JoJo Part Trios: The Restaurant Takes Shape And Andrew Bell of NOSH Named as Chef
For the past month and a half we've been tracking a Frenchman's endeavor into restaurant ownership, as he transforms what started as an empty shell into JoJo, an upscale pan-Mediterranean restaurant and bar on Howell Street in Uptown.
Laurent Poupart started his career as a chef in Strasbourg, France, then worked in New York City at Metropole and Les Celebrites. For the past few years he's been a private chef in Dallas and Louisiana, but now he's ready to get back into the restaurant business.
The first thing Poupart did was hire a seasoned team to help him through the trying process. Royce Ring with Plan B, a restaurant design firm, has worked locally for seven years and in addition to the details mapped on blue prints, he knows the finer points of getting through city code and inspections (one of those finer points being patience). Then Poupart tapped Gregory Swain as general manager, who cut his teeth at Craft and Townhouse Kitchen at the Galleria.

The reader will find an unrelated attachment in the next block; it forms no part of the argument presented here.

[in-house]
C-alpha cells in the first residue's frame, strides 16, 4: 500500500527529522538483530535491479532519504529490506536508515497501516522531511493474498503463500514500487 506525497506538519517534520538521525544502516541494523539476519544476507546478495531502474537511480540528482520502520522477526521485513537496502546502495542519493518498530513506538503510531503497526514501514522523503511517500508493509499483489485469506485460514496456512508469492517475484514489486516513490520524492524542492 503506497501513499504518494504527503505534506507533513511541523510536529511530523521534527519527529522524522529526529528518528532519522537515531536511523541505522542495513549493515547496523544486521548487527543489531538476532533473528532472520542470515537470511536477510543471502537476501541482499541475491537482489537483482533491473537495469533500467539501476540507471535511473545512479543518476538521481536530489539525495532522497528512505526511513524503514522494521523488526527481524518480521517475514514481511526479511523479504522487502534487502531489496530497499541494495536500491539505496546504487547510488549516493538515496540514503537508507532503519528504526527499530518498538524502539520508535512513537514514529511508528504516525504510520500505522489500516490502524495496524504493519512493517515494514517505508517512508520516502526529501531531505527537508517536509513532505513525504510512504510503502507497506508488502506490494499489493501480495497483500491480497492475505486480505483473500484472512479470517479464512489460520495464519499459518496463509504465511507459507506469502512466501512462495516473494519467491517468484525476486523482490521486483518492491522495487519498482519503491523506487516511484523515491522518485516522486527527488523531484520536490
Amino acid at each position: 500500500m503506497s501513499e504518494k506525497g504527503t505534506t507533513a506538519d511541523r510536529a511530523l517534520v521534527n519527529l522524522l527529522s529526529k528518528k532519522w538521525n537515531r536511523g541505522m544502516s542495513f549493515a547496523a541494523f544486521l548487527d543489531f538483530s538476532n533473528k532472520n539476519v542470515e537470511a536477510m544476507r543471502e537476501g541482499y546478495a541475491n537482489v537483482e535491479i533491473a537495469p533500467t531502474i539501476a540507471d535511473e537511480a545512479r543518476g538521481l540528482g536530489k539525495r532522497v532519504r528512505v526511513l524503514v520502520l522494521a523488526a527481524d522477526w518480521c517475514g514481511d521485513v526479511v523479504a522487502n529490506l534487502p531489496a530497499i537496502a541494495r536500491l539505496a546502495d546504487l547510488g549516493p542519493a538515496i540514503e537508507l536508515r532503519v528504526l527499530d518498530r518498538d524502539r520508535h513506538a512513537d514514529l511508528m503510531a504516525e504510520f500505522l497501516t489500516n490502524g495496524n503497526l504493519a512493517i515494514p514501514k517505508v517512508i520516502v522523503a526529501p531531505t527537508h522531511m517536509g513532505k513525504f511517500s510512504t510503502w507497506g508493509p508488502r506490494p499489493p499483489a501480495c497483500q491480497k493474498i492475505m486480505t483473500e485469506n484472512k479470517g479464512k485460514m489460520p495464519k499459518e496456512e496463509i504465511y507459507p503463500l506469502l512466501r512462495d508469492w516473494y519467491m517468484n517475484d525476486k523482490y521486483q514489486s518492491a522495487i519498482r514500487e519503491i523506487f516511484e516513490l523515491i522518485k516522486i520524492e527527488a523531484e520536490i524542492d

Getting all the paperwork, plans and permits in order is like a long slow pull of the band of a slingshot. Then once all of that is settled, restaurants are hurled into the world at a feverish pace because, like with most things, time is money. Once your hands are liberated from the red tape, if you're not working towards opening, then you're burning cash in a business in which margins are already tight.
In early August, we chronicled the start of construction at JoJo; Plan B was orchestrating the renovations, and Green Tag Construction Group was making a huge mess and a lot of noise. Just a few weeks later, JoJo is already taking shape.
One important detail for Poupart was snagging Andrew Bell from NOSH as the executive chef. Together they've completed the menu and are seeking out local purveyors to supply fresh vegetables, meats and everything else, including local wine and cheese.
They also hired Laurel Wimberg as the new pastry chef, who spent some time at Craft.
I asked Poupart about the most difficult part of opening the restaurant so far.
"Money goes fast," said Poupart. "So everything has to be on schedule. Our shou sugi ban [wood for interior] got lost for three days between the restaurant and the manufacturer in West Texas. Those types of last-minute problems are hard. Also there was an issue with the door system and we had to make last-minute changes to that as well. We want the doors to be open, but we don't want bugs to get inside. So, we looked into these fans, but you don't want anything too noisy. Then, for everything we do we have to get bids, then we have to wait for all the bids to come in to make sure we're getting the best deal."